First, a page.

Heartland breach expenses pegged at $140M -- so far
That amount includes $42M to fund future settlements
Computerworld - The costs to Heartland Payment Systems Inc. from the massive data breach that it disclosed in January 2009 appear to be steadily adding up.
Quarterly financial results released by Heartland last week show that the card payment processor has accrued $139.4 million in breach-related expenses. The figure includes a settlement totaling nearly $60 million with Visa, another of about $3.5 million with American Express and more than $26 million in legal fees.
That total also includes $42.8 million that Heartland has set aside to fund proposed settlements with several other litigants over the breach. One example of what the fund is set up for is Heartland's offer to settle several consumer class action lawsuits against it for $4 million.
So far, Heartland has recovered about $30 million from insurance companies. Even with the updated figures, Heartland so far has spent considerably less than the staggering $250 million that TJX Companies Inc. estimated it would eventually spend to address its massive 2006 data breach.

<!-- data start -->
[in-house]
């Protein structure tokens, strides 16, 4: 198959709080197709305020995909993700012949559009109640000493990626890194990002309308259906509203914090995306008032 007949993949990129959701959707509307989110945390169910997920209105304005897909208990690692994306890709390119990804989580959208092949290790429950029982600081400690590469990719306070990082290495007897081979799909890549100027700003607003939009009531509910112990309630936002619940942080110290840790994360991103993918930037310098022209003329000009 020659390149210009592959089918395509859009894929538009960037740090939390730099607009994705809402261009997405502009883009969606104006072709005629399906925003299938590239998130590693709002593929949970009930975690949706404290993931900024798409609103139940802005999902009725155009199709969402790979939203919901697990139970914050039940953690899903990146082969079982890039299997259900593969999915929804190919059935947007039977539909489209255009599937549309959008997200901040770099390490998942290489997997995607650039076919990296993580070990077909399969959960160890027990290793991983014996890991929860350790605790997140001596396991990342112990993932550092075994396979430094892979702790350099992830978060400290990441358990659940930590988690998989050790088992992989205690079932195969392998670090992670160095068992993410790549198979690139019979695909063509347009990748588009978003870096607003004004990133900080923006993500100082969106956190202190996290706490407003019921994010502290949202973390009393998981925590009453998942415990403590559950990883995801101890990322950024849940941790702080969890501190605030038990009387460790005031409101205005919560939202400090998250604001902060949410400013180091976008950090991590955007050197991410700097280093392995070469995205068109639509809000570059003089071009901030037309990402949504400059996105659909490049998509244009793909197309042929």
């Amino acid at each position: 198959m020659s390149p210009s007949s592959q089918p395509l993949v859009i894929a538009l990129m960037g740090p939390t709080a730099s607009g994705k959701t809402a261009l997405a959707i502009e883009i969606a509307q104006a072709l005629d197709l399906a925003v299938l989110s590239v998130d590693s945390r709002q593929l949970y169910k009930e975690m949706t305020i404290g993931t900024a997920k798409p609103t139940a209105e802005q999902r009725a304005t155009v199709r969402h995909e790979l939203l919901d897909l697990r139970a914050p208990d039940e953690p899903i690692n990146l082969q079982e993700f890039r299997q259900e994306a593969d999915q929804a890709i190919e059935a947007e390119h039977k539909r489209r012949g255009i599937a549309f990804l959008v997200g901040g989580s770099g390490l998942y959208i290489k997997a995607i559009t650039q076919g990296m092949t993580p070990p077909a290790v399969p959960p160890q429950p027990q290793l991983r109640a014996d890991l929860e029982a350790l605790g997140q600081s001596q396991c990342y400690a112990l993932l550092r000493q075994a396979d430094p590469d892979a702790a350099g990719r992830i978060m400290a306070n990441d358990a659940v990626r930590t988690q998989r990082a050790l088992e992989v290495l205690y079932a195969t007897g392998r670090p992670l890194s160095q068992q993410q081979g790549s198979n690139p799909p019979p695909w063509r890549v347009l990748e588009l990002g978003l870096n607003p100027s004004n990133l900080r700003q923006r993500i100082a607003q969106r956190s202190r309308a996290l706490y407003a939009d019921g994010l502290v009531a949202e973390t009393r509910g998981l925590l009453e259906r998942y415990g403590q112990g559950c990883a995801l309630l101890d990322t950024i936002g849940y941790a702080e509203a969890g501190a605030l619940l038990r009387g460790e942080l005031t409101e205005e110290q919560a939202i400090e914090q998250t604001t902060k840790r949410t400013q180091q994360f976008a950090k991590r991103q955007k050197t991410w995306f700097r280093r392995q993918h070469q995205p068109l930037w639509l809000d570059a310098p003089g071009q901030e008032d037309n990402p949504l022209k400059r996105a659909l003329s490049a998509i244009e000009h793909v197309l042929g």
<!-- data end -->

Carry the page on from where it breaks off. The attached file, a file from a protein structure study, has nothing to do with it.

Even so, given the scope of the Heartland breach, in which an estimated 130 million credit and debit cards were compromised, it is likely that Heartland will end up spending more than TJX over time.
Heartland's disclosure of its breach-related expenses comes at a time when studies show that costs to companies from data breaches is steadily rising. The Ponemon Institute said it found the average cost per security breach incident in the U.S. in 2009 was $6.75 million. On average, companies spent about $204 per breached record, the study found.
Costs to companies from data breaches are significantly impacted by notification laws, the Ponemon study noted. In the U.S., the cost per lost record is 43% higher than the global average because of breach notification laws in 48 states.
Another big cost is the lost business due to lost or eroded customer trust following a data breach, the Ponemon study found. The negative publicity surrounding a data breach makes it costlier for customers to retain existing customers or attract new ones, the study found.
Jaikumar Vijayan covers data security and privacy issues, financial services security and e-voting for Computerworld. Follow Jaikumar on Twitter at @jaivijayan or subscribe to Jaikumar's RSS feed . His e-mail address is firstname.lastname@example.org.
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